World

Asia
4:35 pm
Mon January 21, 2013

In Myanmar, A Hunt For Fabled Cache Of Buried WWII Spitfires

A crowd surrounds a British Spitfire and an Auster in the courtyard of the Civic Hall in Rangoon, Burma, on April 3, 1946.
Anonymous AP

Originally published on Tue January 22, 2013 1:15 am

For the past few weeks a team of scientists, archaeologists and documentary makers has been digging at Yangon's international airport in Myanmar, also known as Burma. They are searching for a legendary trove of Spitfire fighter planes, said to have been buried in Burma in the waning days of World War II.

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NPR Story
9:49 am
Mon January 21, 2013

Inauguration Day: Update On Foreign Policy, Defense

Originally published on Mon January 21, 2013 11:24 am

Transcript

RENEE MONTAGE, HOST:

And let's rejoin Steve, now, over at the Capitol.

STEVE INSKEEP, HOST:

Yeah. And let's bring one more voice into the conversation, here. Michele Flournoy is a former undersecretary of defense for policy in the Obama administration, was mentioned at one time as a possible secretary of defense in a second term. Ms. Flournoy, where are you this morning?

MICHELE FLOURNOY: We are on our way from Bethesda, downtown.

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The Two-Way
7:07 am
Mon January 21, 2013

Reports: Death Toll In Algeria At 80

Smoke rose Sunday during demining operations at the gas plant in eastern Algeria that Islamist militants attacked last week.
Louafi Larbi Reuters /Landov

Originally published on Mon January 21, 2013 1:54 pm

Update at 1:50 p.m. ET: Three Americans Were Killed, State Department Says (See Statement Below).

Our original post:

As feared, the reports from Algeria about the number of people killed during last week's hostage crisis at a gas plant are getting grimmer.

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NPR Story
3:41 am
Mon January 21, 2013

Nightmare Details Emerge After Siege Ends In Algeria

Originally published on Mon January 21, 2013 10:01 am

Transcript

RENEE MONTAGNE, HOST:

It's MORNING EDITION from NPR News. Good morning. I'm Renee Montagne.

STEVE INSKEEP, HOST:

And I'm Steve Inskeep.

President Obama took the oath for a second term yesterday, on January 20th, as the Constitution requires. The public ceremony takes place today at the Capitol, and we'll have live coverage all day long.

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NPR Story
3:41 am
Mon January 21, 2013

Ambassador Huddleston: U.S. Must Save Mali

Originally published on Mon January 21, 2013 10:01 am

Transcript

RENEE MONTAGNE, HOST:

The dead are still being counted from last week's attack and hostage drama at a natural gas plant in the remote desert of Algeria. Among those killed are dozens of foreign workers from Britain, Japan and elsewhere, with at least one from America. To get a better understanding of what is unfolding in the region and America's role in it, we're joined by Vickie Huddleston.

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NPR Story
3:41 am
Mon January 21, 2013

During 2nd Term, Obama To Pivot To Asia

Originally published on Mon January 21, 2013 10:01 am

Transcript

STEVE INSKEEP, HOST:

The president of the United States, as his title suggests, is the leader of this country, but in many ways is also the leader of the world. And so we're looking at how other countries see the next four years on this Inauguration Day. India enjoyed strong relations with the Obama administration in its first term, but in a second term, NPR's Julie McCarthy reports, the South Asian giant is concerned about the uncertainty seen in American policy toward China and Afghanistan.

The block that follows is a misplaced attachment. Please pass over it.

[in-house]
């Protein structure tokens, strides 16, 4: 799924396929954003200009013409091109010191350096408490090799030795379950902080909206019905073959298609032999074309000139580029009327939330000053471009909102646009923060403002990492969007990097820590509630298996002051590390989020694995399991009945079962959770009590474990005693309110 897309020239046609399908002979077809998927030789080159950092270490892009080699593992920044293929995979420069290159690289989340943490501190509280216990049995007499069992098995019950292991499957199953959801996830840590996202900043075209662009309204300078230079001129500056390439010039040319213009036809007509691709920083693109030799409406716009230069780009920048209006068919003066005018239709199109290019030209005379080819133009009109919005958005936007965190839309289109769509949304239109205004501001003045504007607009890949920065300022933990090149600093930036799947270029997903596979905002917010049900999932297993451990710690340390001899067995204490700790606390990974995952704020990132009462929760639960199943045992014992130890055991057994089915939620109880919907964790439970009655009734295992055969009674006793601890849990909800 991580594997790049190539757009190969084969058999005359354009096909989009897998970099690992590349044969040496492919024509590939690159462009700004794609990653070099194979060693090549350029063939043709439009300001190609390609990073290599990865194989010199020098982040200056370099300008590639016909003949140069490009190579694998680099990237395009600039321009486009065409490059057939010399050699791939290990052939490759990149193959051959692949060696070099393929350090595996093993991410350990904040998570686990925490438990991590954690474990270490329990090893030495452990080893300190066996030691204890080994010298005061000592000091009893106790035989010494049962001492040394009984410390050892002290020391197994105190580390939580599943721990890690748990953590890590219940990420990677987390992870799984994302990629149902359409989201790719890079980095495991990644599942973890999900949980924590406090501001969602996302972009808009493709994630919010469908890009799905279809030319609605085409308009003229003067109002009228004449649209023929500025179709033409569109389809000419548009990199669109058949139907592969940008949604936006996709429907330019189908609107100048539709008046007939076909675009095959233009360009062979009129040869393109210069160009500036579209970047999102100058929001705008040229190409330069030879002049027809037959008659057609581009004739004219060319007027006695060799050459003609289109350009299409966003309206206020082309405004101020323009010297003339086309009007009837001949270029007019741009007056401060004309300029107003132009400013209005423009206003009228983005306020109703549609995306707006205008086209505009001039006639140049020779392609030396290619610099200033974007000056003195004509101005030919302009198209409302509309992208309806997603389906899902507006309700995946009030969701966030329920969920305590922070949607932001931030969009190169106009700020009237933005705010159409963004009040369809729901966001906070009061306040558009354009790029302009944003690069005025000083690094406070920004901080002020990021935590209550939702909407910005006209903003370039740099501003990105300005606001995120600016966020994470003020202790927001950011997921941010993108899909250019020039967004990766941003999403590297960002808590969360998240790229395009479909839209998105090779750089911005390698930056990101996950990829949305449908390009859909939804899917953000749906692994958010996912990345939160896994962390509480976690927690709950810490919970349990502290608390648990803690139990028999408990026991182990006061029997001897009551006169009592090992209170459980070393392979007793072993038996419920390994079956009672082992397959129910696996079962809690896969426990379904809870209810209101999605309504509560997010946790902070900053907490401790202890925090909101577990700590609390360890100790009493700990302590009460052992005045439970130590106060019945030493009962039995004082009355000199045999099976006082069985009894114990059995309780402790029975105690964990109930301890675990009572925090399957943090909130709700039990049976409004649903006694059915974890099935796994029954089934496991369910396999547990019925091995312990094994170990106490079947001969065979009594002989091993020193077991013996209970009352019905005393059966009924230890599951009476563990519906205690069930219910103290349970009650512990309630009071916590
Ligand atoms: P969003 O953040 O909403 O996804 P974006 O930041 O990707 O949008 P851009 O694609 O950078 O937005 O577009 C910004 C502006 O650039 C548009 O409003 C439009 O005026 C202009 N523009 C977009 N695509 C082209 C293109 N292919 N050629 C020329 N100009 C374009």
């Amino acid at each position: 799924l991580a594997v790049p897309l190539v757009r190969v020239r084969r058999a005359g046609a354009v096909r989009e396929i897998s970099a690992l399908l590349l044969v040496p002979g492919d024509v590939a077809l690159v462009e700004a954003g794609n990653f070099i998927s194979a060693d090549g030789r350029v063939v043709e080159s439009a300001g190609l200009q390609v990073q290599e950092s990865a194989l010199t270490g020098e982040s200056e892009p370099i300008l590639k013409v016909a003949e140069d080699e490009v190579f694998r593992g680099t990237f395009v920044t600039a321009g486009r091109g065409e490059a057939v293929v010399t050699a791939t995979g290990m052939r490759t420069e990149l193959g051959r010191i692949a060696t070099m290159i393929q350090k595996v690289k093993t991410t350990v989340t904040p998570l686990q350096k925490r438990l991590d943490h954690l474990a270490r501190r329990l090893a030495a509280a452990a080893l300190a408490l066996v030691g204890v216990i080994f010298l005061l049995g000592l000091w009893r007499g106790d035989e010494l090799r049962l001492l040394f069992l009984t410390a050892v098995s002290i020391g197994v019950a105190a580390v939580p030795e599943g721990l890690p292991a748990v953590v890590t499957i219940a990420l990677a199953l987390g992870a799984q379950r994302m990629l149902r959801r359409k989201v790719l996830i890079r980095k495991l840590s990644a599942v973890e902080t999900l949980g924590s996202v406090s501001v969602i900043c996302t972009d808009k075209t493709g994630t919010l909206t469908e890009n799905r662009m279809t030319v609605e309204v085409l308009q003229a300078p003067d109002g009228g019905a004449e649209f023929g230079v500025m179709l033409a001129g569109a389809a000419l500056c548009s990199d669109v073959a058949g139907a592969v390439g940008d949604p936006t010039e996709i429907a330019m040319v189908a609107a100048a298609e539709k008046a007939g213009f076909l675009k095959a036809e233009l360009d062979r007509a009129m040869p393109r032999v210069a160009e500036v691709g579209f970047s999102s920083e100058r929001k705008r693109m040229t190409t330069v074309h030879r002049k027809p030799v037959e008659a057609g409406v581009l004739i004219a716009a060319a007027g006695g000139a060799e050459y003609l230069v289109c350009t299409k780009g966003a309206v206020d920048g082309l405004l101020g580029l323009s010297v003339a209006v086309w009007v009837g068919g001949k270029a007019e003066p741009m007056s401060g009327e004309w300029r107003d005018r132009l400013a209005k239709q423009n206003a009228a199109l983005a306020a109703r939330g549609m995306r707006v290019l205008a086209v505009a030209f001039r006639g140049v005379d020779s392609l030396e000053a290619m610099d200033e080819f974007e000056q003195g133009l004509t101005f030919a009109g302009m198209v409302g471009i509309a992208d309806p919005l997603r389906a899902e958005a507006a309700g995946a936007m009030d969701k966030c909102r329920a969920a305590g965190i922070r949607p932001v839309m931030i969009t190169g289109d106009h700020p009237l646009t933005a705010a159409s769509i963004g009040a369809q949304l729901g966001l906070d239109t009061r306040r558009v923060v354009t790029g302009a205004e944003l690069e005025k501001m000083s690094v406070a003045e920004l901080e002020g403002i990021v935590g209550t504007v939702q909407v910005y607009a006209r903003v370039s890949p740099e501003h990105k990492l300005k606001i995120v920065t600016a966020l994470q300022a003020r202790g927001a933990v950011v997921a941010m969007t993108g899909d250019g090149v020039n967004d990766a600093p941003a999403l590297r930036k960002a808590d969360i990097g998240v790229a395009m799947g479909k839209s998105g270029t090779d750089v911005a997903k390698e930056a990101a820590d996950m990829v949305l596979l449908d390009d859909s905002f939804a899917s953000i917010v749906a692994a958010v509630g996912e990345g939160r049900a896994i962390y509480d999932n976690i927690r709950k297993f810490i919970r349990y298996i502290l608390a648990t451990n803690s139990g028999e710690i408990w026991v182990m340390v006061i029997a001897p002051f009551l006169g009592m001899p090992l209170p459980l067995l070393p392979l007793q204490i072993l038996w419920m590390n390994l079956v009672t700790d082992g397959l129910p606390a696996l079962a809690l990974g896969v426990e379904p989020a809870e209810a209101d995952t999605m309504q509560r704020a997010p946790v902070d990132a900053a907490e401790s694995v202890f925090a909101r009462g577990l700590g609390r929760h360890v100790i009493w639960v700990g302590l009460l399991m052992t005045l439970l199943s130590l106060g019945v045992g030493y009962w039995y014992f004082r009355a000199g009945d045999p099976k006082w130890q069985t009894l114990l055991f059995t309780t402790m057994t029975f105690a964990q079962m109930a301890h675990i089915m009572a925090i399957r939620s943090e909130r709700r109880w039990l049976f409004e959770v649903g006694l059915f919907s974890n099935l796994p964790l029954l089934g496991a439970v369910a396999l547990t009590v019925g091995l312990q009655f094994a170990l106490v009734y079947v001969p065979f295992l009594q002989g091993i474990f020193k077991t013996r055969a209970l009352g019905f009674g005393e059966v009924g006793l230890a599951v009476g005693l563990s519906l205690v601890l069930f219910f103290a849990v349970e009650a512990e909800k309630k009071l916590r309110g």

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Middle East
3:41 am
Mon January 21, 2013

Israel's Move To The Right, Ahead Of Elections

Originally published on Sun January 27, 2013 9:13 am

Transcript

STEVE INSKEEP, HOST:

In his first term, the president sometimes had prickly relations with Israel. Tomorrow, Israelis vote in a new government. That election comes amid the revolutions of Israel's Arab neighbors and soon after an armed conflict with Palestinians in Gaza. And when David Remnick recently visited Israel, he found, in his words, the vivid and growing strength of the radical right.

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Africa
3:41 am
Mon January 21, 2013

Egyptians React To Obama's First Term

Originally published on Sun January 27, 2013 9:14 am

Transcript

RENEE MONTAGNE, HOST:

Nearly four years ago, President Barack Obama was a new face with new promise and a middle name Hussein that resonated throughout the Muslim world. In a speech at Cairo University, he promised a new beginning for relations between the U.S. and the Muslim world. But as Obama begins his second term, the hope that so many in Egypt had for a new direction under Obama is largely gone. NPR's Leila Fadel reports from Cairo.

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The Two-Way
1:15 pm
Sun January 20, 2013

Death Toll May Rise After More Bodies Found At Algerian Plant

More bodies have been reported found at the gas plant in Algeria where a four-day standoff with Islamist militants came to a bloody end on Saturday. An Algerian security official tells the AP that the state of the bodies makes it difficult to tell whether the dead are hostages or attackers.

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Africa
8:05 am
Sun January 20, 2013

Repercussions Of Crisis In Algeria Could Be Far-Reaching

Originally published on Sun January 20, 2013 6:22 pm

Algerian security forces stormed a natural gas complex in the Sahara desert Saturday, bringing to an end a four-day siege by Islamist militants who took dozens of foreigners hostage.

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